America’s Burgeoning Influence Deficit
If influence is the power to produce an effect without the exertion of force, then the US is more influential today than perhaps at any time in its history because what the US (or its president) says or does, still matters. Under Donald Trump, America exerts more influence than any other country on earth not so much because it remains the world’s preeminent military and economic power, but because of the seemingly insatiable appetite of the global media and its adherents: more people hear or read about what he says than any other person in history. It should be added that a significant percentage of people around the world who listen to what he has to say do so because they are either entertained by or horrified to hear what comes out of his mouth – not because they necessarily agree with him or will be influenced by his words or deeds.
America used to be the envy of the world because of its values and willingness to act on them. Today, many people inside and outside the US are undoubtedly more inclined to wonder just what America’s “values” actually are, and whether, when, or how it will act on them. That clearly diminishes its ability to influence its friends and allies, as well as its adversaries.
The irony is that Trump increasingly views the world that America largely crafted after WWII as its enemy, as he deliberately attempts to dismantle trade agreements and other multilateral arrangements that govern the global economy. Some of Washington’s most stalwart allies – such as the UK and Australia – feel as though they cannot count on the America they have known and embraced for decades, implying they must increasingly rely on themselves, their other allies, and new alliances in order to shape the future.
Apart from being self-defeating to the world it worked so hard to attempt to create and influence, Washington’s burgeoning influence deficit is also greatly benefitting the two powers Trump has recently identified as America’s two primary adversaries: China and Russia. China benefits because, apart from the US, Beijing is stronger and more influential than any other country. It has seized the mantle of multilateralism, global trade and climate change accords, and soft power to already have become the world’s most influential nation based on something other than military power or sound bites. Russia benefits because of its ability to assertively and confidently pick up the slack in some of the countries America is leaving behind, such as in Syria and Turkey, while simultaneously expanding its own sphere of influence in the Middle East and beyond.
Trump’s upending of the apple cart is having some profoundly negative effects on international relations, diplomacy, and statecraft, but it is also forcing nations around the world to take a good hard look at themselves and ask some basic questions about their alliances and presumptions. Whether or not that is a good thing will largely be a function of how they are able to transform an exercise in self-reflection into meaningful and enduring action.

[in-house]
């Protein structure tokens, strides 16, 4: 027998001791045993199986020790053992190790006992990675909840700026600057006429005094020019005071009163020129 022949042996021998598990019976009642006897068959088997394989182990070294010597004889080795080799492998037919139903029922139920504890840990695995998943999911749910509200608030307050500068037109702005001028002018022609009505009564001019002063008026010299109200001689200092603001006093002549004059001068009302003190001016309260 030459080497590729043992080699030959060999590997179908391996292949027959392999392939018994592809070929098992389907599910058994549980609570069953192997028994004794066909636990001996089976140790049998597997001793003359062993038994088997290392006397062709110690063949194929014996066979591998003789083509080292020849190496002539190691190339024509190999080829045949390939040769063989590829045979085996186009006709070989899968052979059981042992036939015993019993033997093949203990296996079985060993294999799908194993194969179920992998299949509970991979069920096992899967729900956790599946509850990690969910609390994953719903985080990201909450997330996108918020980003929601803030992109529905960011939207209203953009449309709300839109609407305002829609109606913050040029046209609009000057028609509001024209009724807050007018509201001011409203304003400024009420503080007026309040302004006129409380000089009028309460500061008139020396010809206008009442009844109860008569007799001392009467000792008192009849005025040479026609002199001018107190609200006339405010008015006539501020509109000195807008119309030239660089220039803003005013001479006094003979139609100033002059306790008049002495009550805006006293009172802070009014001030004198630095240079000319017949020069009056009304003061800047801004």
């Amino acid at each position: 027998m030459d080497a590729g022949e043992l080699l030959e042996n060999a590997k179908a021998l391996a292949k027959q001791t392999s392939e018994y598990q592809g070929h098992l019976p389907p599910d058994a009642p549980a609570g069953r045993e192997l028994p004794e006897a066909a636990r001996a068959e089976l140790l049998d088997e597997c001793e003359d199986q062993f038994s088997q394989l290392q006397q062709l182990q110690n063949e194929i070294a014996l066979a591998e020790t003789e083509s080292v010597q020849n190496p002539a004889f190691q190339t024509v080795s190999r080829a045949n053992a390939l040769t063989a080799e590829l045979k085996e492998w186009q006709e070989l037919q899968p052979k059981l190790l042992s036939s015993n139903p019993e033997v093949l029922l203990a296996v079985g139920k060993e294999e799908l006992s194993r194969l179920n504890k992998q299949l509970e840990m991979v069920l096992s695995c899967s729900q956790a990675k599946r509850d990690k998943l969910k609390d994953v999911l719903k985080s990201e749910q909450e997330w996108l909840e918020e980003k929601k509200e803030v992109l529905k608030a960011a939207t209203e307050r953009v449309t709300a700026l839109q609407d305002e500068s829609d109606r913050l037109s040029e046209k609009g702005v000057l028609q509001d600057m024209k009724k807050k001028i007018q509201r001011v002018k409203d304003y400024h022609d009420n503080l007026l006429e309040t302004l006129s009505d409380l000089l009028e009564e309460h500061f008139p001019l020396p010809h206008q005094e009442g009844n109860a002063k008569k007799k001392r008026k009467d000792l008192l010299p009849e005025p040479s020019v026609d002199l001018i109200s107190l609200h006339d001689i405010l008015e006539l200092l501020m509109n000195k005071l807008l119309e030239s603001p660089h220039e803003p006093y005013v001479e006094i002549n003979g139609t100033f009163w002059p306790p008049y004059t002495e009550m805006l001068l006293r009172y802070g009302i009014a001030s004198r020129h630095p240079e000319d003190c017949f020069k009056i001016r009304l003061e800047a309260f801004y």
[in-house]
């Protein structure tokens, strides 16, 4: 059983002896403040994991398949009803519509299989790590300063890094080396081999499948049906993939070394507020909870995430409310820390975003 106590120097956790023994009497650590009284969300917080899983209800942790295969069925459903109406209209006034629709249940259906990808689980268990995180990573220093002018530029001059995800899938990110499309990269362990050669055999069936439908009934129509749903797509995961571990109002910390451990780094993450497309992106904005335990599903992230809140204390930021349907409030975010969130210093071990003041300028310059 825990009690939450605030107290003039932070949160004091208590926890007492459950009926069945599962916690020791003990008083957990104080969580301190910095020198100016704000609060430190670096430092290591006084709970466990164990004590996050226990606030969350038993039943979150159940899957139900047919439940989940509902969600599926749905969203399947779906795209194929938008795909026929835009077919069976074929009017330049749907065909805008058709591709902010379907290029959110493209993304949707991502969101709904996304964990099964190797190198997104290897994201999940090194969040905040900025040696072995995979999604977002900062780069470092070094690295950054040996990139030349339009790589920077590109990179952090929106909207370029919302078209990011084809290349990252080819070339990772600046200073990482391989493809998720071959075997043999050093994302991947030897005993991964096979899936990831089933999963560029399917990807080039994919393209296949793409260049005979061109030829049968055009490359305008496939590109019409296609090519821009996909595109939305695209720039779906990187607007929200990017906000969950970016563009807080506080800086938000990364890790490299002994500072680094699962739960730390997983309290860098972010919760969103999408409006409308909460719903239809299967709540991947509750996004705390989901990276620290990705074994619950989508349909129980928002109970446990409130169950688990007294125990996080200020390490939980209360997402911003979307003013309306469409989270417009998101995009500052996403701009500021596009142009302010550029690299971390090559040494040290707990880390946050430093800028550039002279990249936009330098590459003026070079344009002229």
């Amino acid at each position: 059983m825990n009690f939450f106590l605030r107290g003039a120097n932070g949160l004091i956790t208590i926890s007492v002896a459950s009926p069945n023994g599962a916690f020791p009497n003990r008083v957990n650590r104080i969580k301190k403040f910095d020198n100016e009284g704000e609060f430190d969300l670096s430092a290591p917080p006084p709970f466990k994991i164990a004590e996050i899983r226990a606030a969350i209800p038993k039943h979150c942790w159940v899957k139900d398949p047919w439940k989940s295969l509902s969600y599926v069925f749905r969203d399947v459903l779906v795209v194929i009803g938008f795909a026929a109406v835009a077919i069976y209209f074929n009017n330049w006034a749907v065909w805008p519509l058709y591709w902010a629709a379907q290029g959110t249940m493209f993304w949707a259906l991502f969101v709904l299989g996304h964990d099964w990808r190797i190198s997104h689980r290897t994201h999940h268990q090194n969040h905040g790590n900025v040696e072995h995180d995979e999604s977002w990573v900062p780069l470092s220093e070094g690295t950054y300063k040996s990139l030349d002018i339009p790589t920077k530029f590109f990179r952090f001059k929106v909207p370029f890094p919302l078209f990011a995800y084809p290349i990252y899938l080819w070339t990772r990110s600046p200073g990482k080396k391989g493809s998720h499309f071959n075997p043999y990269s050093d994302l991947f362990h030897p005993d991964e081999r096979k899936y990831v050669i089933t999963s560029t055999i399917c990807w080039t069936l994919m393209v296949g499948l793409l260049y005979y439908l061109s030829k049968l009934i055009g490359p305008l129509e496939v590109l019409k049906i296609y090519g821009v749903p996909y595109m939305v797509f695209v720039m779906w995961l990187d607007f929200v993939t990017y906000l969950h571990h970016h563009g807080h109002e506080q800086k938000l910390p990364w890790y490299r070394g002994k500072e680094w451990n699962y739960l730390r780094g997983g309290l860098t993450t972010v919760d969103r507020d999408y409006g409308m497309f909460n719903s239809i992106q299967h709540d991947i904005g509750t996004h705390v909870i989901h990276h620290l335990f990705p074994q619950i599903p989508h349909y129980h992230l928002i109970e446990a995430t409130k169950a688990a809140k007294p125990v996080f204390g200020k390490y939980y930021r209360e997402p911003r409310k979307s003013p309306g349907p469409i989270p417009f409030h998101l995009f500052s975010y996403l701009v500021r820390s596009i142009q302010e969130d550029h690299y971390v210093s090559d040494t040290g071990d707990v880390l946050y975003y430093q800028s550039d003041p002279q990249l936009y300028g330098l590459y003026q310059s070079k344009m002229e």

As an example, India and Turkey have seized the moment, not waiting to see what happens next in America, and while it remains too soon to say how many others will do the same, it is clear that many other nations will reject America First while acknowledging that they must inevitably do what is necessary to elbow their way to the front of the line, inevitably pursuing a de facto ‘me first’ approach to international relations. While this is not an unfamiliar approach to many nations, when the majority of the world’s nations brazenly pursue that path, it becomes self-destructive for all concerned.
While America’s political, economic, financial and military predominance in the world for the past 70 years is seen by some observers as little more than self-serving, the US succeeded in creating an international community based on multilateralism and rule of law. One can rightly question whether there is much of a sense of international community today. Some of the post-War multilateral institutions that were put into place in the latter half of the 20th century have already become, or are becoming, obsolete as a result of a failure to adapt, along with the rise of emerging economies. The creation of the Asian Infrastructure Investment Bank and BRICS Bank – neither of which include the US – is evidence that the world is simply moving on without the US.
For those who are not fans of Trump it is easy to simply dismiss him as a lunatic and his approach to the world as an historical aberration. That is disingenuous however, because the idea of turning the pyramid upside down in a country where so many things do not work, and in a world that is in such a state of dramatic change, could be seen as an essential precursor to embracing and benefitting from a briskly transformational present. Wrapped in a different package, some of what Trump represents – radical change, a dismissal of the status quo, and a refusal to be politically correct – could be seen as a gift. The problem, of course, is that we cannot know what the ultimate manifestations of Trump and what represents will be – for America or the world.
What is clear, however, is that America’s influence in the world was already in a state of decline during the Obama years and has picked up pace since Trump assumed the throne. The US will surely not become more influential as it withdraws further from the world, and China continues its ascendancy. Washington’s global influence deficit will continue as long as Trump is in power and its future leaders fail to do something meaningful to restore America’s place in the world. However, by then, it may be too late.